BTB: Prince Charming Wears Garters

Behind the Book: Prince Charming Wears Garters

by Clancy Nacht

I remember distinctly the first crossdresser/drag queen I ever saw. My parents took me to New Orleans on a trip with my godparents. In my parents’ world, taking me to bars as a small child wasn’t taboo and so they didn’t give much thought to dragging me along to Bourbon Street.

Boobs, flashing, whatever. I knew what boobs were. My godparents were horrified and trying to block me from seeing anything, but there was simply too much to see in the great wide world of Bourbon Street after dark.

As my mom tells it, there was a man in a dress walking toward me and I stopped walking, confused. I remember my gaze fixing on him, being mesmerized. His make up on his eyes was dark and exaggerated. His dress was red and gold with simple straps that showed his broad shoulders. I don’t really remember his hair, just his mustache, which was thick, lustrous, and exaggerated, as was the style at the time.

I did stop, and I watched, mouth open, amazed. A man in women’s clothes. How did that happen? Where was he going? What was he going to do with all of that make-up on? There was a party where he was going to be welcome and that was exactly the party I wanted to be at.

But I was 8. My godmother covered my eyes and everything else in the trip seemed dull in comparison.

I clearly never got over that. When I approached my husband at a concert, he was in goth drag—black lipstick and a long velvet skirt. Oh, and fishnets. Aw yissss.

Prince Charming Wears Garters is in some ways a very personal story as it expresses my personal love of crossdressing men. A lot of people think crossdressing means that the man is gay, but in general, crossdressers are straight. Drag queens are often gay, but not always. Drag queens tend to be more performative, crossdressers just enjoy feminine clothing—sometimes for sex, sometimes to feel sexy, or for comfort. I don’t know if they could pin down why they enjoy women’s clothes any more than I can pin down why I like seeing men in it.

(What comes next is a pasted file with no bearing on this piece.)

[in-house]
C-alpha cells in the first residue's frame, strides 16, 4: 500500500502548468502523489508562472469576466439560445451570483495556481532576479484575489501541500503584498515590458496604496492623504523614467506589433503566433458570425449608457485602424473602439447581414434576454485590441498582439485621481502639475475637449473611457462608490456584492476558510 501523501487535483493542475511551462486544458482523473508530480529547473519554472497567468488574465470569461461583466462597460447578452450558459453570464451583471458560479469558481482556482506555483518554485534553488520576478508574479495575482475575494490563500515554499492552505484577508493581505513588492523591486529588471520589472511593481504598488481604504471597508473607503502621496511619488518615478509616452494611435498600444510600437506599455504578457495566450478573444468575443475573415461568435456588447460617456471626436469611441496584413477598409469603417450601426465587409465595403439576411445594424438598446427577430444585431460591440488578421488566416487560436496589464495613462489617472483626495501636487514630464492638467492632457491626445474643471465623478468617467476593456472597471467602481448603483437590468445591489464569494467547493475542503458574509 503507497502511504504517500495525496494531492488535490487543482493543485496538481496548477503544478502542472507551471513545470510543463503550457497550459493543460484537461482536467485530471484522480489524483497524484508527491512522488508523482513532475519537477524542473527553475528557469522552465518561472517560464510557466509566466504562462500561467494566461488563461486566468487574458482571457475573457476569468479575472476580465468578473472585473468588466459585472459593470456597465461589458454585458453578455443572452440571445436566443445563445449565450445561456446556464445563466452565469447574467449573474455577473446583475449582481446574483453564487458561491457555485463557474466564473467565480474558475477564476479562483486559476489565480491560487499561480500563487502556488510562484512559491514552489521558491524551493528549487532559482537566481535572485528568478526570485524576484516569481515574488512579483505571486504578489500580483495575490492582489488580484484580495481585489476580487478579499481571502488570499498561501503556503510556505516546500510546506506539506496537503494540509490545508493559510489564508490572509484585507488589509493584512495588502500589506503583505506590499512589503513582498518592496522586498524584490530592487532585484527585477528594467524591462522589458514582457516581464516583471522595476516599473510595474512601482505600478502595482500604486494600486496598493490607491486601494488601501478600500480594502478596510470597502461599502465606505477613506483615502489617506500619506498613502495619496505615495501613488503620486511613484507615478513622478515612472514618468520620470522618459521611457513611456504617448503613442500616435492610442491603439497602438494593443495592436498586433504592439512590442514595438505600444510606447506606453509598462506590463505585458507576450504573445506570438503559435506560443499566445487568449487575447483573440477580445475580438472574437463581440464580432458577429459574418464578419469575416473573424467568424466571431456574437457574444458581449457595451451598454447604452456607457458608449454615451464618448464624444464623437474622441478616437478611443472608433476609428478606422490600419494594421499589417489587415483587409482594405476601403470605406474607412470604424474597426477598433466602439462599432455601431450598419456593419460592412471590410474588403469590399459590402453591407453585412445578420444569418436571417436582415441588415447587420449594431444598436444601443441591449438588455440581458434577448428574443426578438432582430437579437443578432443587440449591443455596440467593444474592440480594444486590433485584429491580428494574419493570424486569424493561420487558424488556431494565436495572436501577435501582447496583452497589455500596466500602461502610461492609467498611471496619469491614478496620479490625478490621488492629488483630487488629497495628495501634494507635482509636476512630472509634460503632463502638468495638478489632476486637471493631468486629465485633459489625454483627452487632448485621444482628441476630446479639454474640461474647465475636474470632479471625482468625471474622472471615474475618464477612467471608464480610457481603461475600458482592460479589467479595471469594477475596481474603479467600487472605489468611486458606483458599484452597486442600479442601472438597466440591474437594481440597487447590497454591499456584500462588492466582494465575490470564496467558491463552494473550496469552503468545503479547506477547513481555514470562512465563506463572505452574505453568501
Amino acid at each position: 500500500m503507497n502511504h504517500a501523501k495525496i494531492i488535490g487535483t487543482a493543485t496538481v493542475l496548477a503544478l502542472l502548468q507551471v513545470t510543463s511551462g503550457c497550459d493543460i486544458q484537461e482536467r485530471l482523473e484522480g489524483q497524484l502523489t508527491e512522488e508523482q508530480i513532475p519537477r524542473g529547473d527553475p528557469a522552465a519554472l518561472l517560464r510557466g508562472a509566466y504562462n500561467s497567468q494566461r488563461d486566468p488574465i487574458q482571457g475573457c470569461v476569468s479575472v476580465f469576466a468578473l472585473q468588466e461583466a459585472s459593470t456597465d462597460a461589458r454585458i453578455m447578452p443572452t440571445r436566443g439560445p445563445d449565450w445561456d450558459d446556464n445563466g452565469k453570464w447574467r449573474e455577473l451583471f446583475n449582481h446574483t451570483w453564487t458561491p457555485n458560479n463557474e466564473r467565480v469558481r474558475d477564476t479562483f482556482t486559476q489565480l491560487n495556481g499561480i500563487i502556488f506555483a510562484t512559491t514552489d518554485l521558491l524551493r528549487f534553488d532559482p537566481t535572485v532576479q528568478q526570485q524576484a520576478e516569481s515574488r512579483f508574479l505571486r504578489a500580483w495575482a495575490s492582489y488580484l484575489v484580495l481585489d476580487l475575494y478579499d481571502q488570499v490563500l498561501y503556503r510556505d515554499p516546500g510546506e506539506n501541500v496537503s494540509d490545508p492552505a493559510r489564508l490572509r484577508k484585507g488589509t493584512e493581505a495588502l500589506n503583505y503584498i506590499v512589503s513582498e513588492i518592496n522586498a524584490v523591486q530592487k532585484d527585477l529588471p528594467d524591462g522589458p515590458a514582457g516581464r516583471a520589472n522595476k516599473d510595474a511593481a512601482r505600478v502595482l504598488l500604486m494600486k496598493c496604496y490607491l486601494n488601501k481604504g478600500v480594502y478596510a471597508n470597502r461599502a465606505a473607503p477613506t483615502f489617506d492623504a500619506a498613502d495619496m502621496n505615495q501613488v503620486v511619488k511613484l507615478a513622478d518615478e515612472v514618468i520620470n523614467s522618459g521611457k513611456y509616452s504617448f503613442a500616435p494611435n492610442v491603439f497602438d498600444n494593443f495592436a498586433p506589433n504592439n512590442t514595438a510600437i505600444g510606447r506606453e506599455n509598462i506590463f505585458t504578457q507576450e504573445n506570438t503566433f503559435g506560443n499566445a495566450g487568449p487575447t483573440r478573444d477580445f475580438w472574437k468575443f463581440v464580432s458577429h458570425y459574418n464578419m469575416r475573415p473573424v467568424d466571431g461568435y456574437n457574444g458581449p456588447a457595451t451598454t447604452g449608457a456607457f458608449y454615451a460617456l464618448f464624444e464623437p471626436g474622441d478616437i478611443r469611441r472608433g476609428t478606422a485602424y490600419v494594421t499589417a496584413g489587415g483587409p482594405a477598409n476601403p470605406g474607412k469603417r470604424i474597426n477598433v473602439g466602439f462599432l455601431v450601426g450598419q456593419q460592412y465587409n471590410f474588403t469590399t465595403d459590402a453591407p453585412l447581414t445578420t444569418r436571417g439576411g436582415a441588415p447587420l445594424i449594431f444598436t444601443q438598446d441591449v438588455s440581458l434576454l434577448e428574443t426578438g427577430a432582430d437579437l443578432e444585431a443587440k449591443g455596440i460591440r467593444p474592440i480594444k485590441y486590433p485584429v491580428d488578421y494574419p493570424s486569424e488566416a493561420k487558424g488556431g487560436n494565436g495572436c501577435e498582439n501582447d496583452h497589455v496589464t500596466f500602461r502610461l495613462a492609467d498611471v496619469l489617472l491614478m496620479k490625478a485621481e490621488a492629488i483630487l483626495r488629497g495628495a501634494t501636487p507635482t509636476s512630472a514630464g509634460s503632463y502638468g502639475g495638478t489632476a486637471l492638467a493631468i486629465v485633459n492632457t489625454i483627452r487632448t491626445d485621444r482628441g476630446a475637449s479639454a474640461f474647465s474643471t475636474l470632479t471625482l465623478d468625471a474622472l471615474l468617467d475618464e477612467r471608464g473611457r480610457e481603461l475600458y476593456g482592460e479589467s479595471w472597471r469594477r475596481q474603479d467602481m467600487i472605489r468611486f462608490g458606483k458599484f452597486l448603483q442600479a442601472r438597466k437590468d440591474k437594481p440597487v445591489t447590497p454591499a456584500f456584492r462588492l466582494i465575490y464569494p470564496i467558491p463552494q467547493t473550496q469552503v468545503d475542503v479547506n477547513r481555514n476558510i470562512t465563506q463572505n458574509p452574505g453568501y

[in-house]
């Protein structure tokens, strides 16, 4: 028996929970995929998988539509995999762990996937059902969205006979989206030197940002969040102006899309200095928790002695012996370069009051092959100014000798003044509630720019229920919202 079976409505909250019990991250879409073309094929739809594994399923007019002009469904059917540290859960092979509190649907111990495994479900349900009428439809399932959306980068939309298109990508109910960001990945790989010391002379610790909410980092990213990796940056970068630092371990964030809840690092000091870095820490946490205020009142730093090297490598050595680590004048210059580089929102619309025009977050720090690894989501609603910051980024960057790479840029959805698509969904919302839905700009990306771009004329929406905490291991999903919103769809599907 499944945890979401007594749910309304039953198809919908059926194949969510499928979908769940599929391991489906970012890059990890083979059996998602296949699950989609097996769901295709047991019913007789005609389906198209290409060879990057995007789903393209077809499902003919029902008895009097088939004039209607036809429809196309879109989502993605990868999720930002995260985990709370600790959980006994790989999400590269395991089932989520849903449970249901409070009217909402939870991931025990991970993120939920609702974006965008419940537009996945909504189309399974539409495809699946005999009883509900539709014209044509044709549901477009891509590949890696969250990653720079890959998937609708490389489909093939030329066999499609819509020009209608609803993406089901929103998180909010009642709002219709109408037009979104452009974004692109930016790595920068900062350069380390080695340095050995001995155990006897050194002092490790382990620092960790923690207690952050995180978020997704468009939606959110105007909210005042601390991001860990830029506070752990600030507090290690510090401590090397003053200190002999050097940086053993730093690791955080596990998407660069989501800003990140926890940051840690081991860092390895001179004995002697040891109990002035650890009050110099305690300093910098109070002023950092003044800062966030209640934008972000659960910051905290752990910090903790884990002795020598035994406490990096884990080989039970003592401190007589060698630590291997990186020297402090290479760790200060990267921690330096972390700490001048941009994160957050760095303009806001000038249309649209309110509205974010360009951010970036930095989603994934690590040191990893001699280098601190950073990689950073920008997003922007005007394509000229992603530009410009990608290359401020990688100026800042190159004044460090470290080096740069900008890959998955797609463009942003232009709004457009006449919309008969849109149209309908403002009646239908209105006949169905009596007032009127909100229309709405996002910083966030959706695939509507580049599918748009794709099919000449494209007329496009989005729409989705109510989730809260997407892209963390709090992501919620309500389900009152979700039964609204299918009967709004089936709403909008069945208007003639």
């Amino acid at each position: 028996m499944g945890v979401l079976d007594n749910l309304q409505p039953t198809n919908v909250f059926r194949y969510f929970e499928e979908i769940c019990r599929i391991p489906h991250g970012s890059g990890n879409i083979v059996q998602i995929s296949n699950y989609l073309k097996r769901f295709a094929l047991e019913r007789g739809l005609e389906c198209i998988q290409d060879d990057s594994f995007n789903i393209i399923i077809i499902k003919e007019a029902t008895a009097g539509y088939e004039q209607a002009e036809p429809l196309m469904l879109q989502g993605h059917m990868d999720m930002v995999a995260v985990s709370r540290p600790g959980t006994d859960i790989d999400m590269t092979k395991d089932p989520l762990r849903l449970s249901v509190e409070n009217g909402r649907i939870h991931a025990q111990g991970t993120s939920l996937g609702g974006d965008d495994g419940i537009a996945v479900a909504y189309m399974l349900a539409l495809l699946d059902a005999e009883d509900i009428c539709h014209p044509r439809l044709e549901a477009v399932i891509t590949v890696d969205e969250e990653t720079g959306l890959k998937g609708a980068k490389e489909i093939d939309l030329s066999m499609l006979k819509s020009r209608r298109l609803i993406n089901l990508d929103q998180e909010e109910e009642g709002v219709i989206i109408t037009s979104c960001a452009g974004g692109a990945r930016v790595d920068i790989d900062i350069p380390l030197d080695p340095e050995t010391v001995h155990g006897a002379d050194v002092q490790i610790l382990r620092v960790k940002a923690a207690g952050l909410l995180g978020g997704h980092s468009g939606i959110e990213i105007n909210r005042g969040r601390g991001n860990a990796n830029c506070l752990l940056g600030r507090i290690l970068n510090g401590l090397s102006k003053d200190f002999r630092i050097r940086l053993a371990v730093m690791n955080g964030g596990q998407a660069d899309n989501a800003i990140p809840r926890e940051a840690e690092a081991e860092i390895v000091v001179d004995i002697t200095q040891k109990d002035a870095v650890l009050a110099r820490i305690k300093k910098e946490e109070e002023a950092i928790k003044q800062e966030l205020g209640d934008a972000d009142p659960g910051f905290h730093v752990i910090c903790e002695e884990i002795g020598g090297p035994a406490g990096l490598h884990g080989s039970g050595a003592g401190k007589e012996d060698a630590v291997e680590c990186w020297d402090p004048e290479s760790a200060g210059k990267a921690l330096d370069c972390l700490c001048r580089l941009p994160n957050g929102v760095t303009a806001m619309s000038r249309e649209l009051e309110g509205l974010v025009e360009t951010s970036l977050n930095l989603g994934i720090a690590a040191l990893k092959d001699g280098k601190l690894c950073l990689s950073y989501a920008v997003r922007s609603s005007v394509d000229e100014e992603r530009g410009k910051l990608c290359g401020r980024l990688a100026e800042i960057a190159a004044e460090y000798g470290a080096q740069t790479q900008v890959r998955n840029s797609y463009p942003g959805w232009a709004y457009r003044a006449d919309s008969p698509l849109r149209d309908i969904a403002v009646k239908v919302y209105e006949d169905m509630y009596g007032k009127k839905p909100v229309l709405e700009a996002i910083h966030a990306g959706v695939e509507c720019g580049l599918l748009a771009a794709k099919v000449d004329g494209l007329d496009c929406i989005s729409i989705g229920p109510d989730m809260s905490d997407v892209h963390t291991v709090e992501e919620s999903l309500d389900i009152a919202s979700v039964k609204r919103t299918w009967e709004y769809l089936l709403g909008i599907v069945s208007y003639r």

But then, I’ve always enjoyed a good bit of genderfuckery. What I love about Chuck is that he is a strong man, he just likes garters. I’d envisioned what it would be like to have the character Don Draper from Mad Men with a crossdressing habit, and went from there.

Having worked at a couple of the biggest ad agencies in Texas with clients such as AT&T, Wal-Mart, and McDonalds, I felt pretty comfortable with the setting (though I did gloss over things, it’s not really a story about how the ad world works.)

I also wanted to write a strong female character—a real woman who is serious about her career, but was damaged by a past relationship that ended poorly. Being career-oriented, it seemed right to include some of the real office politics women sometimes face in the workplace. Hers is much more overt than I’ve personally experienced.

Overall, I’m pretty happy with how the book came out. I know it’s not a typical m/f romance, but if you want to try something a little different, you may have your moment of shocked awe like I did as a child and find something you really enjoy.








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